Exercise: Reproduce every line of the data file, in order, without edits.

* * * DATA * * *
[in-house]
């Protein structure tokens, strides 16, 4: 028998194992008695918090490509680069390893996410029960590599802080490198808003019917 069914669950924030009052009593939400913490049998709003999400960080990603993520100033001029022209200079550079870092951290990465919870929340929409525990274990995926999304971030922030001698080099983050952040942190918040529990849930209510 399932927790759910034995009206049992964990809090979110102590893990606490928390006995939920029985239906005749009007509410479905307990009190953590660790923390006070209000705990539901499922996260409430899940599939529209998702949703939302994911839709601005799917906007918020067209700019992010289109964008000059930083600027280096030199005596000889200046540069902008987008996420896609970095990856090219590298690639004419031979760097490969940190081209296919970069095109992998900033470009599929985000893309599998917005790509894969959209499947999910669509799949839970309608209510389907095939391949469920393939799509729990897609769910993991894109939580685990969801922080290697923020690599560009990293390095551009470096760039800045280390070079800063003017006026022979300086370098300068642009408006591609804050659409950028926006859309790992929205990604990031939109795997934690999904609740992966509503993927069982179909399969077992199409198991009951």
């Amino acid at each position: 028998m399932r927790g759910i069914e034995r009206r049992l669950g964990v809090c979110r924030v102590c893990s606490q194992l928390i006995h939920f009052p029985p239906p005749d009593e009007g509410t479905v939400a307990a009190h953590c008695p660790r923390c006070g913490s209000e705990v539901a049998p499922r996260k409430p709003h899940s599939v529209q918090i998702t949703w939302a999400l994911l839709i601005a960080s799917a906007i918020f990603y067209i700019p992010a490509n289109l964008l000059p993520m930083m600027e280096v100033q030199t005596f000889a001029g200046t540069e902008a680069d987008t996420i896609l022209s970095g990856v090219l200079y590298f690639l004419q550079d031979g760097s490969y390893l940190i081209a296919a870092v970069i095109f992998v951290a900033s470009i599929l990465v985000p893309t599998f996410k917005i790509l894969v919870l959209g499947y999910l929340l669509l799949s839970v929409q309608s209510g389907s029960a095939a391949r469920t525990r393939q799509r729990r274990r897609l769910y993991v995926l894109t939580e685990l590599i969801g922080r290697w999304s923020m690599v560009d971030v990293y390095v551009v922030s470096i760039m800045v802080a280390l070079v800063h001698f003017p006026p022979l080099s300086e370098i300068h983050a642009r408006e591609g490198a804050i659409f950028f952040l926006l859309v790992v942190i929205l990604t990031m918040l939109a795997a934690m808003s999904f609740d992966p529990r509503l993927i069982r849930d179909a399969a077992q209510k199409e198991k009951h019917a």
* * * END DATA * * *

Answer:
[in-house]
């Protein structure tokens, strides 16, 4: 028998194992008695918090490509680069390893996410029960590599802080490198808003019917 069914669950924030009052009593939400913490049998709003999400960080990603993520100033001029022209200079550079870092951290990465919870929340929409525990274990995926999304971030922030001698080099983050952040942190918040529990849930209510 399932927790759910034995009206049992964990809090979110102590893990606490928390006995939920029985239906005749009007509410479905307990009190953590660790923390006070209000705990539901499922996260409430899940599939529209998702949703939302994911839709601005799917906007918020067209700019992010289109964008000059930083600027280096030199005596000889200046540069902008987008996420896609970095990856090219590298690639004419031979760097490969940190081209296919970069095109992998900033470009599929985000893309599998917005790509894969959209499947999910669509799949839970309608209510389907095939391949469920393939799509729990897609769910993991894109939580685990969801922080290697923020690599560009990293390095551009470096760039800045280390070079800063003017006026022979300086370098300068642009408006591609804050659409950028926006859309790992929205990604990031939109795997934690999904609740992966509503993927069982179909399969077992199409198991009951």
């Amino acid at each position: 028998m399932r927790g759910i069914e034995r009206r049992l669950g964990v809090c979110r924030v102590c893990s606490q194992l928390i006995h939920f009052p029985p239906p005749d009593e009007g509410t479905v939400a307990a009190h953590c008695p660790r923390c006070g913490s209000e705990v539901a049998p499922r996260k409430p709003h899940s599939v529209q918090i998702t949703w939302a999400l994911l839709i601005a960080s799917a906007i918020f990603y067209i700019p992010a490509n289109l964008l000059p993520m930083m600027e280096v100033q030199t005596f000889a001029g200046t540069e902008a680069d987008t996420i896609l022209s970095g990856v090219l200079y590298f690639l004419q550079d031979g760097s490969y390893l940190i081209a296919a870092v970069i095109f992998v951290a900033s470009i599929l990465v985000p893309t599998f996410k917005i790509l894969v919870l959209g499947y999910l929340l669509l799949s839970v929409q309608s209510g389907s029960a095939a391949r469920t525990r393939q799509r729990r274990r897609l769910y993991v995926l894109t939580e685990l590599i969801g922080r290697w999304s923020m690599v560009d971030v990293y390095v551009v922030s470096i760039m800045v802080a280390l070079v800063h001698f003017p006026p022979l080099s300086e370098i300068h983050a642009r408006e591609g490198a804050i659409f950028f952040l926006l859309v790992v942190i929205l990604t990031m918040l939109a795997a934690m808003s999904f609740d992966p529990r509503l993927i069982r849930d179909a399969a077992q209510k199409e198991k009951h019917a």